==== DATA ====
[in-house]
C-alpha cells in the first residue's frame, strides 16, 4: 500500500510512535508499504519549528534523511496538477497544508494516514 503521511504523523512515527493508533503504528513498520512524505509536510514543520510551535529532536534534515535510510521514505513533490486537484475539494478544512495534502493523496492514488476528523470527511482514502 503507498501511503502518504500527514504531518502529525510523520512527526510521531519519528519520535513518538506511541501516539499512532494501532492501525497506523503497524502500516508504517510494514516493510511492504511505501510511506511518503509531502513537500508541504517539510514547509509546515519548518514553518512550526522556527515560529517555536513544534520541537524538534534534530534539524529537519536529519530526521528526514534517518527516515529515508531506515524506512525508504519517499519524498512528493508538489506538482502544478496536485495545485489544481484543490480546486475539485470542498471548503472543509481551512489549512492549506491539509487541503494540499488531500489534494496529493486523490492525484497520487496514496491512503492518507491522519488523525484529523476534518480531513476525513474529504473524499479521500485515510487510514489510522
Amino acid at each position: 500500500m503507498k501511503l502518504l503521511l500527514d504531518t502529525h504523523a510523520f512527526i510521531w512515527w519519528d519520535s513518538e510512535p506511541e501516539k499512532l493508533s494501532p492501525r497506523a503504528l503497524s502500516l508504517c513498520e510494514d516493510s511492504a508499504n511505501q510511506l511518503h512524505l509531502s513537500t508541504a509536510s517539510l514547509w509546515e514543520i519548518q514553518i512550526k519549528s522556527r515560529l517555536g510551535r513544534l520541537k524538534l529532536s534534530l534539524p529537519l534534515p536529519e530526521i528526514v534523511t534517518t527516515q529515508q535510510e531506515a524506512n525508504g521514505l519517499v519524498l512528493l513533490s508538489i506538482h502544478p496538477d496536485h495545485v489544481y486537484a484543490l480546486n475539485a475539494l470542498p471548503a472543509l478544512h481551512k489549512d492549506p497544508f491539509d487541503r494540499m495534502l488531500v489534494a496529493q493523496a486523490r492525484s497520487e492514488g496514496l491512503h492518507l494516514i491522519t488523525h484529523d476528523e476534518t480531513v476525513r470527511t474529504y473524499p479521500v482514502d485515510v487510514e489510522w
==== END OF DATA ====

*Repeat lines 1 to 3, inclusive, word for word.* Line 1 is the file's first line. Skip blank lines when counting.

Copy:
[in-house]
C-alpha cells in the first residue's frame, strides 16, 4: 500500500510512535508499504519549528534523511496538477497544508494516514 503521511504523523512515527493508533503504528513498520512524505509536510514543520510551535529532536534534515535510510521514505513533490486537484475539494478544512495534502493523496492514488476528523470527511482514502 503507498501511503502518504500527514504531518502529525510523520512527526510521531519519528519520535513518538506511541501516539499512532494501532492501525497506523503497524502500516508504517510494514516493510511492504511505501510511506511518503509531502513537500508541504517539510514547509509546515519548518514553518512550526522556527515560529517555536513544534520541537524538534534534530534539524529537519536529519530526521528526514534517518527516515529515508531506515524506512525508504519517499519524498512528493508538489506538482502544478496536485495545485489544481484543490480546486475539485470542498471548503472543509481551512489549512492549506491539509487541503494540499488531500489534494496529493486523490492525484497520487496514496491512503492518507491522519488523525484529523476534518480531513476525513474529504473524499479521500485515510487510514489510522
Amino acid at each position: 500500500m503507498k501511503l502518504l503521511l500527514d504531518t502529525h504523523a510523520f512527526i510521531w512515527w519519528d519520535s513518538e510512535p506511541e501516539k499512532l493508533s494501532p492501525r497506523a503504528l503497524s502500516l508504517c513498520e510494514d516493510s511492504a508499504n511505501q510511506l511518503h512524505l509531502s513537500t508541504a509536510s517539510l514547509w509546515e514543520i519548518q514553518i512550526k519549528s522556527r515560529l517555536g510551535r513544534l520541537k524538534l529532536s534534530l534539524p529537519l534534515p536529519e530526521i528526514v534523511t534517518t527516515q529515508q535510510e531506515a524506512n525508504g521514505l519517499v519524498l512528493l513533490s508538489i506538482h502544478p496538477d496536485h495545485v489544481y486537484a484543490l480546486n475539485a475539494l470542498p471548503a472543509l478544512h481551512k489549512d492549506p497544508f491539509d487541503r494540499m495534502l488531500v489534494a496529493q493523496a486523490r492525484s497520487e492514488g496514496l491512503h492518507l494516514i491522519t488523525h484529523d476528523e476534518t480531513v476525513r470527511t474529504y473524499p479521500v482514502d485515510v487510514e489510522w